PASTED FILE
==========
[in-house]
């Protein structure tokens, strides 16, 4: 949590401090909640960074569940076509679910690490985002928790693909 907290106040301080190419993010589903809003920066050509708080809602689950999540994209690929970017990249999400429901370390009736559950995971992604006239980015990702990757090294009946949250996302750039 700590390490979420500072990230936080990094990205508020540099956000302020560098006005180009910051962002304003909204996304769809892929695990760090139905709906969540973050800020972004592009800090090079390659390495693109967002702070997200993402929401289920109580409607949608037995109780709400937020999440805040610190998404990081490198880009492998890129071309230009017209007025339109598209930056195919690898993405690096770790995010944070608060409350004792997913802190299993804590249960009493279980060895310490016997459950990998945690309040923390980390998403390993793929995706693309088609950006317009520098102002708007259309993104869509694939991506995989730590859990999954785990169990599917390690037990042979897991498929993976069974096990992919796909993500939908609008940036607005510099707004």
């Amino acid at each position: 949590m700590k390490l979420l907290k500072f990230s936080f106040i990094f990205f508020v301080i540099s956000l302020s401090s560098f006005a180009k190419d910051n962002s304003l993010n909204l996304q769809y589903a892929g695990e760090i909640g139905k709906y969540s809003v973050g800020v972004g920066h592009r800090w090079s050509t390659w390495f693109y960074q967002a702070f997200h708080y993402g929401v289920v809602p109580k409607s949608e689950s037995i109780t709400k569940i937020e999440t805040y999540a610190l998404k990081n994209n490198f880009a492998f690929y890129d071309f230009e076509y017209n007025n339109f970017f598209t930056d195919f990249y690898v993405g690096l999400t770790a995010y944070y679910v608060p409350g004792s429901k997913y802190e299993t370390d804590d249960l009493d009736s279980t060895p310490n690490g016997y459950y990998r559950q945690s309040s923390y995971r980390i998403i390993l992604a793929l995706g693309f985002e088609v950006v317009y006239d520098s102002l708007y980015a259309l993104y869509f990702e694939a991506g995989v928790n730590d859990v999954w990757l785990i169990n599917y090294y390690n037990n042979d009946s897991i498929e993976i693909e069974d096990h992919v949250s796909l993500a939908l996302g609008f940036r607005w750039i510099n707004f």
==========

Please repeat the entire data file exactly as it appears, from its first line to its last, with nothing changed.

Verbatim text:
[in-house]
């Protein structure tokens, strides 16, 4: 949590401090909640960074569940076509679910690490985002928790693909 907290106040301080190419993010589903809003920066050509708080809602689950999540994209690929970017990249999400429901370390009736559950995971992604006239980015990702990757090294009946949250996302750039 700590390490979420500072990230936080990094990205508020540099956000302020560098006005180009910051962002304003909204996304769809892929695990760090139905709906969540973050800020972004592009800090090079390659390495693109967002702070997200993402929401289920109580409607949608037995109780709400937020999440805040610190998404990081490198880009492998890129071309230009017209007025339109598209930056195919690898993405690096770790995010944070608060409350004792997913802190299993804590249960009493279980060895310490016997459950990998945690309040923390980390998403390993793929995706693309088609950006317009520098102002708007259309993104869509694939991506995989730590859990999954785990169990599917390690037990042979897991498929993976069974096990992919796909993500939908609008940036607005510099707004």
């Amino acid at each position: 949590m700590k390490l979420l907290k500072f990230s936080f106040i990094f990205f508020v301080i540099s956000l302020s401090s560098f006005a180009k190419d910051n962002s304003l993010n909204l996304q769809y589903a892929g695990e760090i909640g139905k709906y969540s809003v973050g800020v972004g920066h592009r800090w090079s050509t390659w390495f693109y960074q967002a702070f997200h708080y993402g929401v289920v809602p109580k409607s949608e689950s037995i109780t709400k569940i937020e999440t805040y999540a610190l998404k990081n994209n490198f880009a492998f690929y890129d071309f230009e076509y017209n007025n339109f970017f598209t930056d195919f990249y690898v993405g690096l999400t770790a995010y944070y679910v608060p409350g004792s429901k997913y802190e299993t370390d804590d249960l009493d009736s279980t060895p310490n690490g016997y459950y990998r559950q945690s309040s923390y995971r980390i998403i390993l992604a793929l995706g693309f985002e088609v950006v317009y006239d520098s102002l708007y980015a259309l993104y869509f990702e694939a991506g995989v928790n730590d859990v999954w990757l785990i169990n599917y090294y390690n037990n042979d009946s897991i498929e993976i693909e069974d096990h992919v949250s796909l993500a939908l996302g609008f940036r607005w750039i510099n707004f």